Wednesday, December 22, 2010

FM 3-24 - v2.0

Perhaps the most charming charm Great Satan's hyper puissance sexhibits since way back in the last millennium, is her fully crunk super penchant to adapt, overcome and upgrade her comte d'guerre ensembe to hook up in any combatty environs.

Reviving the ancient dark arts of Surgin' is a great example - on it's release 4 years ago today, FM 3-24 sha'hab'd straight up the best seller list - with over 1.5 million plus downloads in it's 1st week! It totally xformed Great Satan's collective of psychic Combat Rock Stars into celebs and estabb'd the tricked out initialised 'COIN' into a safeword that won a close run thing.

Fast forward Surge's success in Iraq to AFPAK au courant:

"...Far from the generals in the Pentagon and Kabul, America’s front-line troops entrust their lives to junior officers officers in their 20s and early 30s who do much more than lead soldiers into combat. They must be coaches and therapists one minute, diplomats and dignitaries the next. They are asked to comprehend the machinations of Afghan allies even as they parry the attacks of Taliban foes."  

In prep for difficult assignments, junior officers today ref Army’s FM 3-24 Counterinsurgency, a document which is weighted heavily towards preparing Great Satan's voltigueres to role play the role “Primary Counterinsurgent.”

Army Major Michael Few, veteran Surge actualizer and editor of Small Wars Journal, recently hit up several fellow field grader fellow alums of Great Satan's Warcraft Academy - Majors Joshua Thiel, Bryan Martin, William Marm, Christopher O’Gwin, Christopher Young, Gabriel Szody  - along with Montana's exbear hunter/ Defense Analysis Professor Douglas Borer  - for upgrading FM 3-24 to reflect hard won expertise, in the deadliest high stakes ever attempted. 

Major Few graciously consented to exclusively consort (again!) with GsGf about reduxing COIN's holy text.

"...Courtney, FM 3-24 was born out of necessity.  GEN Petraeus brought together a team of experts to provide the US military some desperately needed help while Iraq was spiraling out of control.  The majority of the text covers the wisdom of David Galula, the godfather of population-centric counterinsurgency.   It was a good start.  Galula was smart, had a lot of experience, and could write, but, it was only a start.  There are other ways to go about intervening.

"...The more that I study small wars, it becomes clear that rebellion, revolt, and secession are deeply nested into the fabric of human nature and history.

"...Fast forward several thousand years, the American story is a long line of internal small wars- revolt from the British Empire, Civil War and Reconstruction, Indian Wars, Civil Rights movement, drug wars, etc.  Moreover, over the past three decades, sparked initially by the Cold War, increased after the fall of the Berlin Wall, and further agitated by the attacks of 9/11, the United States thrust itself into an era of persistent conflict.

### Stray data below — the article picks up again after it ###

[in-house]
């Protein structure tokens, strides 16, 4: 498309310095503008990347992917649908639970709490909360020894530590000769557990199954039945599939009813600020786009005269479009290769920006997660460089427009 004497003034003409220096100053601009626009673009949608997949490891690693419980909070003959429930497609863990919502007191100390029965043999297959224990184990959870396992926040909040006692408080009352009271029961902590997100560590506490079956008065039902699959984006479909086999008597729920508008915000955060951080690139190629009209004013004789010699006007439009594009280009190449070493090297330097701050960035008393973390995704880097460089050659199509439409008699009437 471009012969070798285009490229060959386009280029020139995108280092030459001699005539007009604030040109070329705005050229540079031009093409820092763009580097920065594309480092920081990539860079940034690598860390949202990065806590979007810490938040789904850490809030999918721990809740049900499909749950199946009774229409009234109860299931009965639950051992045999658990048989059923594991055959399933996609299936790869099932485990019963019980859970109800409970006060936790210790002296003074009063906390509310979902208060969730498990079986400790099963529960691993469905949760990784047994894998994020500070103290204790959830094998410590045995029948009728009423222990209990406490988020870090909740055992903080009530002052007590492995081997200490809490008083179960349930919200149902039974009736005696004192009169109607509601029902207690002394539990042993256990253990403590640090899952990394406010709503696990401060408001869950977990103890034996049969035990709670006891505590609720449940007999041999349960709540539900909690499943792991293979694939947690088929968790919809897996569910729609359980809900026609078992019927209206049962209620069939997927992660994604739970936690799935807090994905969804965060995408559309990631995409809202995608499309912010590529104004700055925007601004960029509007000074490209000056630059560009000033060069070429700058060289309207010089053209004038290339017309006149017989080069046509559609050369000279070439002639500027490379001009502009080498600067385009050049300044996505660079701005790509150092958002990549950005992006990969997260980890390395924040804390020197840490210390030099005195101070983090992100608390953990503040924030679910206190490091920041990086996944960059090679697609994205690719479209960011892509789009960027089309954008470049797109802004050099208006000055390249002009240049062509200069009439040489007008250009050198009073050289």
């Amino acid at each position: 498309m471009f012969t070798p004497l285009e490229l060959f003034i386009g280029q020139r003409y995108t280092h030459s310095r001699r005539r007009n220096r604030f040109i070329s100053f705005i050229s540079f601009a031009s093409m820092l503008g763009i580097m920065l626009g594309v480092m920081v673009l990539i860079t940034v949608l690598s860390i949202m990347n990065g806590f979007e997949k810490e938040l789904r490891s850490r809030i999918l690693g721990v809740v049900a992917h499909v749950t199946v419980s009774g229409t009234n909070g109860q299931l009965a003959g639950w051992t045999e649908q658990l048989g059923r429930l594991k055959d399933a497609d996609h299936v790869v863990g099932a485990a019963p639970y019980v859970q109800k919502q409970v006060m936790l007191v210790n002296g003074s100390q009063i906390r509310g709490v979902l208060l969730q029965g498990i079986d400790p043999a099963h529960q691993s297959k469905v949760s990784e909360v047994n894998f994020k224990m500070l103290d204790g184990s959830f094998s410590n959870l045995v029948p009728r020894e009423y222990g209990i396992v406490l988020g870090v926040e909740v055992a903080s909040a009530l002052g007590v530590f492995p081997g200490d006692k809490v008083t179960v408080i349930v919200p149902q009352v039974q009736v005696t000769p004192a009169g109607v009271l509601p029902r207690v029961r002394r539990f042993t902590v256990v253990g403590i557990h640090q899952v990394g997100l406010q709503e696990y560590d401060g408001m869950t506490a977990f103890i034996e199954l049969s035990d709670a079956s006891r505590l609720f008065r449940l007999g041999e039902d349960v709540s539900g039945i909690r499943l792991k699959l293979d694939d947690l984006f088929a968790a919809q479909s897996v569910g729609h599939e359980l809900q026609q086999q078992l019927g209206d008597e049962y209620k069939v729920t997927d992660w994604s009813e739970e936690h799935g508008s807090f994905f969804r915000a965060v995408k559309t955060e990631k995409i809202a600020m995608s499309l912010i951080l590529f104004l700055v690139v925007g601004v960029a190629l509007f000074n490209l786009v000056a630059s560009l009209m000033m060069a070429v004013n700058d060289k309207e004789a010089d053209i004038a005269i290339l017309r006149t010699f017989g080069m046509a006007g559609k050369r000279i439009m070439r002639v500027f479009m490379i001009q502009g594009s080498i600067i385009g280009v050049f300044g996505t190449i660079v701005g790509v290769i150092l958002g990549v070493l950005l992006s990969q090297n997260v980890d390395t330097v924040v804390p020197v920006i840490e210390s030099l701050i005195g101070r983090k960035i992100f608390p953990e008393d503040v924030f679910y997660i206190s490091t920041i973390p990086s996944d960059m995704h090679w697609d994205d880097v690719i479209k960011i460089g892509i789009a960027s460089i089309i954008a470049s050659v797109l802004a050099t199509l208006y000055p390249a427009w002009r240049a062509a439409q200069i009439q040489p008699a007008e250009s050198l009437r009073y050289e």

"...While the bulk of the fighting occurred in Iraq and Afghanistan, military advisory efforts quietly expanded globally to include Colombia, Guatemala, Mexico, Haiti, Bosnia, Kosovo, Philippines, Horn of Africa, and Yemen.  Officially, by 2007, United States military personnel operate in over 150 countries throughout the world.  

"...Simultaneously, hundreds of other personnel from the U.S. State Department, Non-Governmental Organizations, and Humanitarian Assistance Groups work tirelessly throughout the world to spread democracy, promote better governance, cure diseases, and enhance education.  

Simply put, United States foreign policy, waxing and waning between neoliberalism and neoconservative thought, has been and is in the business of intervention as preventive medicine for the problems of genocide, terrorism, insurgencies, and drug wars. 

"...In truth, we’ve been intervening in others affairs for quite a long time with mixed results.  Outside the utility and the debates over the righteousness of such efforts, I felt that it was time to ask a series of questions concerning the people engaged in these small wars in order to see what they have to add to the collective body of knowledge.  

Pic - "Drop everything, cross that river, help your brothers."


A. S. Wise said...

Seeing that field manual reminds of why Gen. David Petraeus is my ideal candidate for POTUS in 2012. Consider this: who better to lead the nation while it is involved in the GWOT, than someone who is one of the US' most successful general officers AND former CO of CENTCOM. Even better, if Tommy Franks is on that (purely theoretical) ticket!

SecondComingOfBast said...